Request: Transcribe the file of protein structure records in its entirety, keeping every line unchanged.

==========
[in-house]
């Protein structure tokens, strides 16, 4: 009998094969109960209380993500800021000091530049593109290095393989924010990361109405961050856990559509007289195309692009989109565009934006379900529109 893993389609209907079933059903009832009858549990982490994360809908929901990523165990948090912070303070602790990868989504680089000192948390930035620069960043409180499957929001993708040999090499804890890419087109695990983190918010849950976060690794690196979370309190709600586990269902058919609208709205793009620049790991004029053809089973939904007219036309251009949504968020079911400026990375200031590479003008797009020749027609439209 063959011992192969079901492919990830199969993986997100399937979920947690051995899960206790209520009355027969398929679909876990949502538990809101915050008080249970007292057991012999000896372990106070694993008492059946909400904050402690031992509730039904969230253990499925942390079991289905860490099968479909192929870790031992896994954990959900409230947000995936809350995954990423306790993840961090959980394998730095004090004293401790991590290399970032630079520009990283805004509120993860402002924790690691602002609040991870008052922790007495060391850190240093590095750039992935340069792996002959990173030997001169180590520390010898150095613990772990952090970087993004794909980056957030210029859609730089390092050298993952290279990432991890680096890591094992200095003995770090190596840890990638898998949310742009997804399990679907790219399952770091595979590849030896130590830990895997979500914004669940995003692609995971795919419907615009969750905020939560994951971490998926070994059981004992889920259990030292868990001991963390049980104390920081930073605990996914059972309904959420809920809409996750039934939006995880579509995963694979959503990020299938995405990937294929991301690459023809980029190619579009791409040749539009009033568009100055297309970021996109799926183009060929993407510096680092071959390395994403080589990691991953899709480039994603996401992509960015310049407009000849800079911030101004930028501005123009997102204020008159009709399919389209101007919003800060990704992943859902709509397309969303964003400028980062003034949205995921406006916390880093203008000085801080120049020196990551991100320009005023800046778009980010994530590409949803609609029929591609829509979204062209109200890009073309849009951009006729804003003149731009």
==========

[in-house]
């Protein structure tokens, strides 16, 4: 009998094969109960209380993500800021000091530049593109290095393989924010990361109405961050856990559509007289195309692009989109565009934006379900529109 893993389609209907079933059903009832009858549990982490994360809908929901990523165990948090912070303070602790990868989504680089000192948390930035620069960043409180499957929001993708040999090499804890890419087109695990983190918010849950976060690794690196979370309190709600586990269902058919609208709205793009620049790991004029053809089973939904007219036309251009949504968020079911400026990375200031590479003008797009020749027609439209 063959011992192969079901492919990830199969993986997100399937979920947690051995899960206790209520009355027969398929679909876990949502538990809101915050008080249970007292057991012999000896372990106070694993008492059946909400904050402690031992509730039904969230253990499925942390079991289905860490099968479909192929870790031992896994954990959900409230947000995936809350995954990423306790993840961090959980394998730095004090004293401790991590290399970032630079520009990283805004509120993860402002924790690691602002609040991870008052922790007495060391850190240093590095750039992935340069792996002959990173030997001169180590520390010898150095613990772990952090970087993004794909980056957030210029859609730089390092050298993952290279990432991890680096890591094992200095003995770090190596840890990638898998949310742009997804399990679907790219399952770091595979590849030896130590830990895997979500914004669940995003692609995971795919419907615009969750905020939560994951971490998926070994059981004992889920259990030292868990001991963390049980104390920081930073605990996914059972309904959420809920809409996750039934939006995880579509995963694979959503990020299938995405990937294929991301690459023809980029190619579009791409040749539009009033568009100055297309970021996109799926183009060929993407510096680092071959390395994403080589990691991953899709480039994603996401992509960015310049407009000849800079911030101004930028501005123009997102204020008159009709399919389209101007919003800060990704992943859902709509397309969303964003400028980062003034949205995921406006916390880093203008000085801080120049020196990551991100320009005023800046778009980010994530590409949803609609029929591609829509979204062209109200890009073309849009951009006729804003003149731009």